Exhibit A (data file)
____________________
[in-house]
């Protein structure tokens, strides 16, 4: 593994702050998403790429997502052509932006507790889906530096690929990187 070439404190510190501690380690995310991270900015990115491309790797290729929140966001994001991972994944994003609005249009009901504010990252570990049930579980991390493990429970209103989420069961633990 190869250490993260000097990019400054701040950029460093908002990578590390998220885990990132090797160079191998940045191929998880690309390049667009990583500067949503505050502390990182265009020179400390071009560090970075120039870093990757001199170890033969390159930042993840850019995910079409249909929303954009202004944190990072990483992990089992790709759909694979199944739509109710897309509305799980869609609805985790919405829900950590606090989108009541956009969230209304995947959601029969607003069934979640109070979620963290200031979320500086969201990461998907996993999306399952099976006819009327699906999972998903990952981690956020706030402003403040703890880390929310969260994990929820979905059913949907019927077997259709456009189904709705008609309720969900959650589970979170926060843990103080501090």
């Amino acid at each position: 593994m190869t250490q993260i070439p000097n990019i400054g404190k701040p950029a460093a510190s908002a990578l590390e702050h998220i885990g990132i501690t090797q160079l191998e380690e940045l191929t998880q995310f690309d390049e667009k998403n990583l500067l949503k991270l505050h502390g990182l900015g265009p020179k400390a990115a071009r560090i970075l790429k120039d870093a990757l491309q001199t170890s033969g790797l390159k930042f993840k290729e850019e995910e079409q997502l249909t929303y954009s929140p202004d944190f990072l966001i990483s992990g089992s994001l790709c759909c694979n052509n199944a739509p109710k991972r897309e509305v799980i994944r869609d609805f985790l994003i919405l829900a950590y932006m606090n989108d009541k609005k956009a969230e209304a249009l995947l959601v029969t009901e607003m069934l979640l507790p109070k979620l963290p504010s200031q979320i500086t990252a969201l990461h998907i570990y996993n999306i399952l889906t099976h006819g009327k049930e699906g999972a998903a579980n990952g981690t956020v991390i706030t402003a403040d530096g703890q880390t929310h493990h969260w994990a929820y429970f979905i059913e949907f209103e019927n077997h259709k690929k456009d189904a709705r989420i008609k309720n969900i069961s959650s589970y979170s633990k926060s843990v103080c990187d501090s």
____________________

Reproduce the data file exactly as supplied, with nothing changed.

[in-house]
């Protein structure tokens, strides 16, 4: 593994702050998403790429997502052509932006507790889906530096690929990187 070439404190510190501690380690995310991270900015990115491309790797290729929140966001994001991972994944994003609005249009009901504010990252570990049930579980991390493990429970209103989420069961633990 190869250490993260000097990019400054701040950029460093908002990578590390998220885990990132090797160079191998940045191929998880690309390049667009990583500067949503505050502390990182265009020179400390071009560090970075120039870093990757001199170890033969390159930042993840850019995910079409249909929303954009202004944190990072990483992990089992790709759909694979199944739509109710897309509305799980869609609805985790919405829900950590606090989108009541956009969230209304995947959601029969607003069934979640109070979620963290200031979320500086969201990461998907996993999306399952099976006819009327699906999972998903990952981690956020706030402003403040703890880390929310969260994990929820979905059913949907019927077997259709456009189904709705008609309720969900959650589970979170926060843990103080501090």
């Amino acid at each position: 593994m190869t250490q993260i070439p000097n990019i400054g404190k701040p950029a460093a510190s908002a990578l590390e702050h998220i885990g990132i501690t090797q160079l191998e380690e940045l191929t998880q995310f690309d390049e667009k998403n990583l500067l949503k991270l505050h502390g990182l900015g265009p020179k400390a990115a071009r560090i970075l790429k120039d870093a990757l491309q001199t170890s033969g790797l390159k930042f993840k290729e850019e995910e079409q997502l249909t929303y954009s929140p202004d944190f990072l966001i990483s992990g089992s994001l790709c759909c694979n052509n199944a739509p109710k991972r897309e509305v799980i994944r869609d609805f985790l994003i919405l829900a950590y932006m606090n989108d009541k609005k956009a969230e209304a249009l995947l959601v029969t009901e607003m069934l979640l507790p109070k979620l963290p504010s200031q979320i500086t990252a969201l990461h998907i570990y996993n999306i399952l889906t099976h006819g009327k049930e699906g999972a998903a579980n990952g981690t956020v991390i706030t402003a403040d530096g703890q880390t929310h493990h969260w994990a929820y429970f979905i059913e949907f209103e019927n077997h259709k690929k456009d189904a709705r989420i008609k309720n969900i069961s959650s589970y979170s633990k926060s843990v103080c990187d501090s």